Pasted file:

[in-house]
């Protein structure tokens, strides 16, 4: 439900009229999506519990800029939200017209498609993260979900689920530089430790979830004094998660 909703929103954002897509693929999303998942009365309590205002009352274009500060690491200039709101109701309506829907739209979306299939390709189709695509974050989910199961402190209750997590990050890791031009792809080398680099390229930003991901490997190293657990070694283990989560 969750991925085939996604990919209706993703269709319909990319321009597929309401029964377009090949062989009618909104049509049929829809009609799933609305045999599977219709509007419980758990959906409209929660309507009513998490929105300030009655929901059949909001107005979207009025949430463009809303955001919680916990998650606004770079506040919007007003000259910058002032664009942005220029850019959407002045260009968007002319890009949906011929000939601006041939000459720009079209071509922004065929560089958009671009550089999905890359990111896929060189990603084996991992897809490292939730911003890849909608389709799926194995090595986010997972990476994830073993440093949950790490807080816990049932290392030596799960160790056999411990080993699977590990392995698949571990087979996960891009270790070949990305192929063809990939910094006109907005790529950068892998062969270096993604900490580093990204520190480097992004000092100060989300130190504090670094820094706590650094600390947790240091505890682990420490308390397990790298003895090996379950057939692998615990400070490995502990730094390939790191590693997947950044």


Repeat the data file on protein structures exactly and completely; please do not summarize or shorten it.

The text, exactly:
[in-house]
């Protein structure tokens, strides 16, 4: 439900009229999506519990800029939200017209498609993260979900689920530089430790979830004094998660 909703929103954002897509693929999303998942009365309590205002009352274009500060690491200039709101109701309506829907739209979306299939390709189709695509974050989910199961402190209750997590990050890791031009792809080398680099390229930003991901490997190293657990070694283990989560 969750991925085939996604990919209706993703269709319909990319321009597929309401029964377009090949062989009618909104049509049929829809009609799933609305045999599977219709509007419980758990959906409209929660309507009513998490929105300030009655929901059949909001107005979207009025949430463009809303955001919680916990998650606004770079506040919007007003000259910058002032664009942005220029850019959407002045260009968007002319890009949906011929000939601006041939000459720009079209071509922004065929560089958009671009550089999905890359990111896929060189990603084996991992897809490292939730911003890849909608389709799926194995090595986010997972990476994830073993440093949950790490807080816990049932290392030596799960160790056999411990080993699977590990392995698949571990087979996960891009270790070949990305192929063809990939910094006109907005790529950068892998062969270096993604900490580093990204520190480097992004000092100060989300130190504090670094820094706590650094600390947790240091505890682990420490308390397990790298003895090996379950057939692998615990400070490995502990730094390939790191590693997947950044």